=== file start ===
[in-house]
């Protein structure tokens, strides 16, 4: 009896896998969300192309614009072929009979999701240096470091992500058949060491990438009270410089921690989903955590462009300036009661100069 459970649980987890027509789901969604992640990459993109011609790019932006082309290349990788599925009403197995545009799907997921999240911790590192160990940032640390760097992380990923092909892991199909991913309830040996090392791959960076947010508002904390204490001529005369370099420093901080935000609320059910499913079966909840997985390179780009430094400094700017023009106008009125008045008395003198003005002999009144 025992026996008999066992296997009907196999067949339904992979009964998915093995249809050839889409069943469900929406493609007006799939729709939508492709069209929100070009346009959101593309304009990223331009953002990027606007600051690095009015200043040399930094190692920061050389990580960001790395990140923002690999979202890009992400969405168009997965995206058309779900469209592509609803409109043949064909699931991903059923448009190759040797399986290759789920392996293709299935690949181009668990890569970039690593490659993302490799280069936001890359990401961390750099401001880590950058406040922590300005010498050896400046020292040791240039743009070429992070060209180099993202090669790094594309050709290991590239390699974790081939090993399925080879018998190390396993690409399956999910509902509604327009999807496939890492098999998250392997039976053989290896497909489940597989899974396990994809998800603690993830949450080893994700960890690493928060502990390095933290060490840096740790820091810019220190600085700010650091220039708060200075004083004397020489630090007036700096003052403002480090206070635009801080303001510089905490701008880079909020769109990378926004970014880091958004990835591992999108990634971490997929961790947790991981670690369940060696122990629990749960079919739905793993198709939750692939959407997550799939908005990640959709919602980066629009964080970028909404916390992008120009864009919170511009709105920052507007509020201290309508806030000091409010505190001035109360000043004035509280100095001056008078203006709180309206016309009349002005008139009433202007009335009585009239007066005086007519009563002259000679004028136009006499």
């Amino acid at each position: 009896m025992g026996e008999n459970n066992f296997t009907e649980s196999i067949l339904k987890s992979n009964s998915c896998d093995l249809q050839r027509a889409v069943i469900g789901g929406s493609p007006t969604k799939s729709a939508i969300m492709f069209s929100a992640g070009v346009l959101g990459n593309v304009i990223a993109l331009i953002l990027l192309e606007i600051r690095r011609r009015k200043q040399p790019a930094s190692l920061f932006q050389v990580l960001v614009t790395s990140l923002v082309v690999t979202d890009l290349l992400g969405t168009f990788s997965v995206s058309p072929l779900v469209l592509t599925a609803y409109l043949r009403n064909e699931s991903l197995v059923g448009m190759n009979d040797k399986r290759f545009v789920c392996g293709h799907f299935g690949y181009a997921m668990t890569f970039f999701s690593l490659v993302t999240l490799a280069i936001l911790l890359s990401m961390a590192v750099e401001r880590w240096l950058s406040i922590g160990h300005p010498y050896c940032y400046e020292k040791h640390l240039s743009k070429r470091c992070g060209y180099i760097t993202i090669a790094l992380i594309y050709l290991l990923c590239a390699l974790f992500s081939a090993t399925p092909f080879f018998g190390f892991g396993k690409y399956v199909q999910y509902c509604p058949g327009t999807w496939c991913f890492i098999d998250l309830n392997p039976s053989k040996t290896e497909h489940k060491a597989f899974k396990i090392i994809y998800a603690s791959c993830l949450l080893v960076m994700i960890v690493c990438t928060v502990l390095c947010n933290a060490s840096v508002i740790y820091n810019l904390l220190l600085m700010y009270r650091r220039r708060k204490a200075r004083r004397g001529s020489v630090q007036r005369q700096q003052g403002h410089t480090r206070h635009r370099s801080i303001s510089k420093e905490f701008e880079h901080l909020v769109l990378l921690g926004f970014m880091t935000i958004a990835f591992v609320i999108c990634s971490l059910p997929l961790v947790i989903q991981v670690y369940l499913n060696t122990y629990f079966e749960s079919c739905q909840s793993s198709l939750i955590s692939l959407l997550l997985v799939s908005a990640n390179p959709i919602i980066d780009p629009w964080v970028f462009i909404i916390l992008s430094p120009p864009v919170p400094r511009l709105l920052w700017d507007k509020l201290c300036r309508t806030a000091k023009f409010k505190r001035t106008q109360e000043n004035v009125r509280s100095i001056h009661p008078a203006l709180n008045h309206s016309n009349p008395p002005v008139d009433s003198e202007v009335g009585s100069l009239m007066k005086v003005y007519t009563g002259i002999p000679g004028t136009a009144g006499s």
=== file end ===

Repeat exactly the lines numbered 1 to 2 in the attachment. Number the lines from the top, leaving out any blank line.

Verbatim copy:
[in-house]
């Protein structure tokens, strides 16, 4: 009896896998969300192309614009072929009979999701240096470091992500058949060491990438009270410089921690989903955590462009300036009661100069 459970649980987890027509789901969604992640990459993109011609790019932006082309290349990788599925009403197995545009799907997921999240911790590192160990940032640390760097992380990923092909892991199909991913309830040996090392791959960076947010508002904390204490001529005369370099420093901080935000609320059910499913079966909840997985390179780009430094400094700017023009106008009125008045008395003198003005002999009144 025992026996008999066992296997009907196999067949339904992979009964998915093995249809050839889409069943469900929406493609007006799939729709939508492709069209929100070009346009959101593309304009990223331009953002990027606007600051690095009015200043040399930094190692920061050389990580960001790395990140923002690999979202890009992400969405168009997965995206058309779900469209592509609803409109043949064909699931991903059923448009190759040797399986290759789920392996293709299935690949181009668990890569970039690593490659993302490799280069936001890359990401961390750099401001880590950058406040922590300005010498050896400046020292040791240039743009070429992070060209180099993202090669790094594309050709290991590239390699974790081939090993399925080879018998190390396993690409399956999910509902509604327009999807496939890492098999998250392997039976053989290896497909489940597989899974396990994809998800603690993830949450080893994700960890690493928060502990390095933290060490840096740790820091810019220190600085700010650091220039708060200075004083004397020489630090007036700096003052403002480090206070635009801080303001510089905490701008880079909020769109990378926004970014880091958004990835591992999108990634971490997929961790947790991981670690369940060696122990629990749960079919739905793993198709939750692939959407997550799939908005990640959709919602980066629009964080970028909404916390992008120009864009919170511009709105920052507007509020201290309508806030000091409010505190001035109360000043004035509280100095001056008078203006709180309206016309009349002005008139009433202007009335009585009239007066005086007519009563002259000679004028136009006499």